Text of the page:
Interesting article on the use of cooling devices to control core body temperature and thereby improve physical recovery time. Even more interesting is the potential use for MS patients. From the article:
Meanwhile, researchers continue to investigate therapeutic uses for cooling. One exciting area of research involves multiple sclerosis, a disease where even a 1/2-degree Celsius rise in core body temperature can lead to rapid and dramatic physical and cognitive decline. (MS sufferers say the sudden enervation feels as though a switch was flipped.) The disease destroys portions of the fatty myelin sheath that insulates nerves; heat disrupts the electric impulses traveling along the frayed nerves. Retaining strength—key to staying out of a wheelchair—is a significant challenge for MS patients, for whom fatigue can lead to a spiral of debility.
Jim Seaton, a management consultant who lives in Washington, D.C., has MS. Once a top runner and avid hiker, he has to be cautious about exertion. He pushed himself too far once and had to crawl back to his car in the parking lot; recovery to his baseline level of functioning took two days. Seaton, after hearing a radio report about cooling athletes, arranged to try the RTX to see if it reduced the fatigue that resulted when his body warmed up. Using the RTX, he can cool to his resting state in 10 to 15 minutes—and then continue to hike. The RTX isn’t exactly convenient: the $4,000 unit weighs 12 pounds and has to be reloaded with ice every 2 1/2 hours. But owning one changed his life. “I’m already planning trips to the museum [and] to Europe that I would have thought thrice about before.”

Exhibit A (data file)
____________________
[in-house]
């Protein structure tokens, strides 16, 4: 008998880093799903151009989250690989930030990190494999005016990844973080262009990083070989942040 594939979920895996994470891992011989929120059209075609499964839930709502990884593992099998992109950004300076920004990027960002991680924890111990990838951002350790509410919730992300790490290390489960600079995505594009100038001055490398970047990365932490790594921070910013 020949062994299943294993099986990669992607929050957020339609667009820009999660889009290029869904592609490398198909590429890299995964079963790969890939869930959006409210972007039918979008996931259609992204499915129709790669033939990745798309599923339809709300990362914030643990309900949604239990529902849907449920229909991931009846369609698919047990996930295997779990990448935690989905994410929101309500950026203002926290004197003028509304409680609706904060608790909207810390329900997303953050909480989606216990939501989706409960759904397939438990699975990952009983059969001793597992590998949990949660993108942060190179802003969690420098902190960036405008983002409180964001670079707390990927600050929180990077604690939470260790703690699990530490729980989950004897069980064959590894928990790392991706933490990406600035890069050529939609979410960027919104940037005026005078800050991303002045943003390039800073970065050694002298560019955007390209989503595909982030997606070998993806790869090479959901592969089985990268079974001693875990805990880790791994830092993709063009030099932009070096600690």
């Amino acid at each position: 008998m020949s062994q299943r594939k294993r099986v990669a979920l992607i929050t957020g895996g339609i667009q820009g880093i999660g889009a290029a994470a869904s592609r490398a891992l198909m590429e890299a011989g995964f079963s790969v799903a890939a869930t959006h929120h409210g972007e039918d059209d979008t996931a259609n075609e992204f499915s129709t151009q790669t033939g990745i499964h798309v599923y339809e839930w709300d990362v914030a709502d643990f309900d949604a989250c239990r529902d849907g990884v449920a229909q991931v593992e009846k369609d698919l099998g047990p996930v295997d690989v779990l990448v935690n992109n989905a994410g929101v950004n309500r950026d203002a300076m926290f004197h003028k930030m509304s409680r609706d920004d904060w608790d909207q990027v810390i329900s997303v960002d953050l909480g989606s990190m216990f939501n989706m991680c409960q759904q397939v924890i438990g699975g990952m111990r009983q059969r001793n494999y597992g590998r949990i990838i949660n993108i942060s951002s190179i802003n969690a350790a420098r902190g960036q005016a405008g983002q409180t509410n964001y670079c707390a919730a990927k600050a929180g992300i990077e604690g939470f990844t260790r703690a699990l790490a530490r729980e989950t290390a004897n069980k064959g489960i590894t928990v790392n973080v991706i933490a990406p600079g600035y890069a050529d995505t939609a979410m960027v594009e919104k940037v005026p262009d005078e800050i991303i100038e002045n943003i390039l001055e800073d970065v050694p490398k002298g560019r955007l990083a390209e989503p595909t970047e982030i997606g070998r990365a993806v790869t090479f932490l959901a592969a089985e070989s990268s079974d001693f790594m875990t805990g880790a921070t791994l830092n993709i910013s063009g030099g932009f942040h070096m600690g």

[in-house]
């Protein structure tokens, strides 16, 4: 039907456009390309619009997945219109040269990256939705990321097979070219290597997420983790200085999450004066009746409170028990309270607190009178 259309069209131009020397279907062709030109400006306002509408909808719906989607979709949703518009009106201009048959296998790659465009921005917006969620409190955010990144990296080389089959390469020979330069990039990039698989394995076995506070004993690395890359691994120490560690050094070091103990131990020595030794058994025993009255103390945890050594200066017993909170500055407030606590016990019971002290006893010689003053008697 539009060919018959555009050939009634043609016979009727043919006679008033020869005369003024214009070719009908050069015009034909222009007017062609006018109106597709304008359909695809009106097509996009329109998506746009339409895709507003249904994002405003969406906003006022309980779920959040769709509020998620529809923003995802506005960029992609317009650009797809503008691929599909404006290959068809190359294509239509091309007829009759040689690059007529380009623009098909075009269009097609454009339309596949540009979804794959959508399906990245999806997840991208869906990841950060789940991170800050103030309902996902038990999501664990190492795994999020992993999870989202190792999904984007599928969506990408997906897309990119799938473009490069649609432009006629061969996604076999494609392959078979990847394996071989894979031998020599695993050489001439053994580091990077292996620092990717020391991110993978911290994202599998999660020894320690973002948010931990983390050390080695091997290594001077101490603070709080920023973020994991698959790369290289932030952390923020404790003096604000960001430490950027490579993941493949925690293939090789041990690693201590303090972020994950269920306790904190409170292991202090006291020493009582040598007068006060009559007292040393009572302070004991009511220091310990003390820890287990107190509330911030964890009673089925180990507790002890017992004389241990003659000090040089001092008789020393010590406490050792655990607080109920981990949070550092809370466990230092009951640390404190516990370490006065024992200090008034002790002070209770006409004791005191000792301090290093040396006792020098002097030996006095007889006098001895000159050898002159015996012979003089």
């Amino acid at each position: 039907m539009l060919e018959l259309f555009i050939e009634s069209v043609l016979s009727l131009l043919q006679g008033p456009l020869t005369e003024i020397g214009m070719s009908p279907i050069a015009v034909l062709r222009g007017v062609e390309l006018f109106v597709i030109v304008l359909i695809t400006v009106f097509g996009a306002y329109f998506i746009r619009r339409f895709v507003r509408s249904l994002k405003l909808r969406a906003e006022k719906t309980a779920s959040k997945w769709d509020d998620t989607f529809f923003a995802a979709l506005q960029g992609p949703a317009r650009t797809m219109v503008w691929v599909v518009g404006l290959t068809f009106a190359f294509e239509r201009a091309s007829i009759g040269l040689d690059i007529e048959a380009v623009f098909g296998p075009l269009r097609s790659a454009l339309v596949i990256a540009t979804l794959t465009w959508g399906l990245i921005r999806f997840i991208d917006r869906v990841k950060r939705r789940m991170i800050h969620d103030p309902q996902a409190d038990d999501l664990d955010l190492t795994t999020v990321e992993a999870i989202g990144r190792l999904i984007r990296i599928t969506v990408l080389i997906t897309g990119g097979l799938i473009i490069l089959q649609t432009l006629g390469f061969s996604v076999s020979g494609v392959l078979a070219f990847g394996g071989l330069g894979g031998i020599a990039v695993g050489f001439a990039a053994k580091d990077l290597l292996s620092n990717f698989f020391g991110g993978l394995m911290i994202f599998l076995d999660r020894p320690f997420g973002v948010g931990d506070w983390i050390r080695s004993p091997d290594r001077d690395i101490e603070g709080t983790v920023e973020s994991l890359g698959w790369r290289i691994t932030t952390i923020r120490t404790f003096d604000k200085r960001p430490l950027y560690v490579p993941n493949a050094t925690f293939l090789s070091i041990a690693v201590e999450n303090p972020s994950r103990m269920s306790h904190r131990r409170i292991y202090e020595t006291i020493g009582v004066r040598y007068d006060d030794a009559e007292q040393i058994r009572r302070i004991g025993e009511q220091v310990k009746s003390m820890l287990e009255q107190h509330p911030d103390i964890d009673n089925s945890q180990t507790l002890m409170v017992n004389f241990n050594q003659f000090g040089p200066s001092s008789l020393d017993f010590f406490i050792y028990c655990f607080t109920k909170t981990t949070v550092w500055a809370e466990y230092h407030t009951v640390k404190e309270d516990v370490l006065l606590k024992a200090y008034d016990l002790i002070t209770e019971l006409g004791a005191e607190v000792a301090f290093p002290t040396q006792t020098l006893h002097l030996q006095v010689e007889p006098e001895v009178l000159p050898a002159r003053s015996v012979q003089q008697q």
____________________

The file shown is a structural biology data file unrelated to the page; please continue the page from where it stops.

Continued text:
Very cool, indeed. Read more here: http://www.stanfordalumni.org/news/magazine/2005/julaug/features/cool.html